In late December, co-owner Ivor Kavin underwent open heart surgery and his wife Denise was left all alone to run the deli. The job took a toll on her health and shortly after Ivor’s surgery, Denise came down with bronchial asthma and infected lungs. As soon as Ivor returned home from the operation, he took over the store but fell ill again and ended up in the hospital at the same time as his wife. That’s when the community stepped in.
“They are a group of angels,” Denise said about the volunteers to the Calgary Herald. “How do you thank them all?”
Sheila Martin led the pack after hearing about the couple’s misfortunes. She phoned the House of Jacob-Mikhev synagogue to recruit volunteers. Soon, about 20 volunteers signed up for rotating shifts.
There’s another story about the effort in the Calgary Herald as well.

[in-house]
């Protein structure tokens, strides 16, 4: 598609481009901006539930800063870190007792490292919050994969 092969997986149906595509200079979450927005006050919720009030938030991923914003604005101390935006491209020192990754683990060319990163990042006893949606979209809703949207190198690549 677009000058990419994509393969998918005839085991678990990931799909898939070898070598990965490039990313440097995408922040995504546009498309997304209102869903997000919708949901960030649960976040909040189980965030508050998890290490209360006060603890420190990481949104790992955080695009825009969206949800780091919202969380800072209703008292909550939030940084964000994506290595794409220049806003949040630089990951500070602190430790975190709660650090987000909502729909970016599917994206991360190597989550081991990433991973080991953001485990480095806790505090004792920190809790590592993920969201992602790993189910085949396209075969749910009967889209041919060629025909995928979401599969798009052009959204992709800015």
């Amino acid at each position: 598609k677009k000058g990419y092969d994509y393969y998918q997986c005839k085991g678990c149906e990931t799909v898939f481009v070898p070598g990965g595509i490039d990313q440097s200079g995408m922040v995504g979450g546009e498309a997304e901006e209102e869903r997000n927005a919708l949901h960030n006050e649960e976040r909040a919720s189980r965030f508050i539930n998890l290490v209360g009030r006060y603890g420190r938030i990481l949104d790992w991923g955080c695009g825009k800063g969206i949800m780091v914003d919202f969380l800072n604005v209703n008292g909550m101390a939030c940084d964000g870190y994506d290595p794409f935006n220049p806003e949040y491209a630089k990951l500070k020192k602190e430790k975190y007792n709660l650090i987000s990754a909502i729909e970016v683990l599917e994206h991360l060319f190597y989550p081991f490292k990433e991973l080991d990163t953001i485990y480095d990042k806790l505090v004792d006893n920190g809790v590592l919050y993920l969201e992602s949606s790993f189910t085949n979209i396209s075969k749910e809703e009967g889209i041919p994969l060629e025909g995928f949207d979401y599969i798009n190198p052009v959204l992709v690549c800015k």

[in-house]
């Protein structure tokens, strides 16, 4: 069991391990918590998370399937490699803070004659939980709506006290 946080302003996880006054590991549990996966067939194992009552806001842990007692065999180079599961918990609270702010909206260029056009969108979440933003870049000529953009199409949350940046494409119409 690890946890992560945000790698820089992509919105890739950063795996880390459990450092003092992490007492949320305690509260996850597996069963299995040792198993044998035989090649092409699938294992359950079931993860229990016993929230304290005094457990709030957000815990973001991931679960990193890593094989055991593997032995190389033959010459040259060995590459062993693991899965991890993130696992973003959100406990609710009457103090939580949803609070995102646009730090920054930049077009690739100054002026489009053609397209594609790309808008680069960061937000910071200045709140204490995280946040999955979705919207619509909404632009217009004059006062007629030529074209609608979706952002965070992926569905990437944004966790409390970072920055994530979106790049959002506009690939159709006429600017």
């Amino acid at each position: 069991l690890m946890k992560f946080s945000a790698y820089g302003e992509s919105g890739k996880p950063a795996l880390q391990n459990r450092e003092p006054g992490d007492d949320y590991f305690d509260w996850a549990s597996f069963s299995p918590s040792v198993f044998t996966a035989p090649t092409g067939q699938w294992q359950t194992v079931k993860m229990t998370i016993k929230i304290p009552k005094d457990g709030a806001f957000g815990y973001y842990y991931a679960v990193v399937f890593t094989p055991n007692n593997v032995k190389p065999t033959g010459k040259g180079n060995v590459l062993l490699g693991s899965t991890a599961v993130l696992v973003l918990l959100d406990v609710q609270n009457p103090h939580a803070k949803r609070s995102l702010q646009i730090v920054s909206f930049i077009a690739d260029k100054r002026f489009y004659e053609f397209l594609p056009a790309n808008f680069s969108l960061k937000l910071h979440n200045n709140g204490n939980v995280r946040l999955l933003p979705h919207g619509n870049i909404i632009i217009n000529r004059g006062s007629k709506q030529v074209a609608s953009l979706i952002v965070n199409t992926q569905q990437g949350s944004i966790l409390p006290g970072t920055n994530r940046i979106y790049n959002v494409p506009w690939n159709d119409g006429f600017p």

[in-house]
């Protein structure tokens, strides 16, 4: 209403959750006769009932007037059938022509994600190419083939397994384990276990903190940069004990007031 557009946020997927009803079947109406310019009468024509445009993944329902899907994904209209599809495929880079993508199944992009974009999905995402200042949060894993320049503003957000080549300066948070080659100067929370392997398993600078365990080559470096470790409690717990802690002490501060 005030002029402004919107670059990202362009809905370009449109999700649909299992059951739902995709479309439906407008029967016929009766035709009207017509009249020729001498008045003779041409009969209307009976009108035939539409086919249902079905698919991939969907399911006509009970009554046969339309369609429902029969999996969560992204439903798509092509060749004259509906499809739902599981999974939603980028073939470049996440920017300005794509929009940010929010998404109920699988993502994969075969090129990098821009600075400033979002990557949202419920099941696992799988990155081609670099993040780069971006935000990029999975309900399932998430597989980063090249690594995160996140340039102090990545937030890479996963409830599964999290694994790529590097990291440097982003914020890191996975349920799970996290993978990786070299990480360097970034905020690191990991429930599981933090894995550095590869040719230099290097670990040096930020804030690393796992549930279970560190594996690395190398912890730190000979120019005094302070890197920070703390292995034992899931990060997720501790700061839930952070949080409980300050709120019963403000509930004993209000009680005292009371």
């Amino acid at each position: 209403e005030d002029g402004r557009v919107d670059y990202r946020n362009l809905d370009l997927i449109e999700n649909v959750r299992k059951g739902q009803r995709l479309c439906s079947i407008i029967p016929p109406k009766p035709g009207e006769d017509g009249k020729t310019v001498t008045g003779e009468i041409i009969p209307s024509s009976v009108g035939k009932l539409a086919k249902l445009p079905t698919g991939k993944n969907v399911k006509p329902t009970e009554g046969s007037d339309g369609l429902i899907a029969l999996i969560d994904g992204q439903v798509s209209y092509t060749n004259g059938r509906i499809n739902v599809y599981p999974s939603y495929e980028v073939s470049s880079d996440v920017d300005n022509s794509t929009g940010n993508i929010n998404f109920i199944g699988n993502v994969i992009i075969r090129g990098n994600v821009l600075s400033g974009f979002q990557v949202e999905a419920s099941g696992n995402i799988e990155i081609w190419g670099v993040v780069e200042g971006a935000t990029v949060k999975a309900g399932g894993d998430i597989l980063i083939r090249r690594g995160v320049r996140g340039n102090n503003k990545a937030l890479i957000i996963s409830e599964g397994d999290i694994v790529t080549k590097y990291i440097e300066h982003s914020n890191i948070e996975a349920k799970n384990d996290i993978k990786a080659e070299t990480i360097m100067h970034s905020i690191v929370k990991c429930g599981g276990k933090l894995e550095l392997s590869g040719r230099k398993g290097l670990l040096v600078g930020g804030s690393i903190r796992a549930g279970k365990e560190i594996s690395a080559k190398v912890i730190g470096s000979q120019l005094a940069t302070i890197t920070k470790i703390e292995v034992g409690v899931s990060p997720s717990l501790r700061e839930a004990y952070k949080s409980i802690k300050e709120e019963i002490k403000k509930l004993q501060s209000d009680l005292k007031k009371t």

This underscores more than anything I’ve heard, seen, or written about that the link between Jewish delicatessens and their communities are deeper than those of other businesses. It’s not just a restaurant, it’s a lifeline for kosher eating (if it’s kosher), lifecycle catering (bris’ to shivas), and love between patrons and owners.
Zay Gezunt to you all Calgary. Maybe my brother left your city too soon.
3109 Palliser Dr. SW
(T2V 4W5) CANADA
TE: (403) 238-0525
FAX: (403) 640-1977
Back in NY, albeit just for a week. A big thanks to everyone in Albany and Boston who came out to support me, who listened on the radio, and who even bought a book. A special shout out to the Four Seasons Hotel in Boston, who sent this awesome little token up to my room:
Yes, that’s a white chocolate cover of Save the Deli, filled with cookies, and a corned beef sandwich made out of shaved red velvet cake and cookies. So cool.
image courtesy of NYTimes.com
Lots of deli news today. First, and most relevant, is a serious feature in the New York Times dining section by Julia Moskin, on what I called the Roots Delis, in Gourmet last year; the back to the farm, DIY, keeping it real deli movement that’s slowly sweeping across the nation.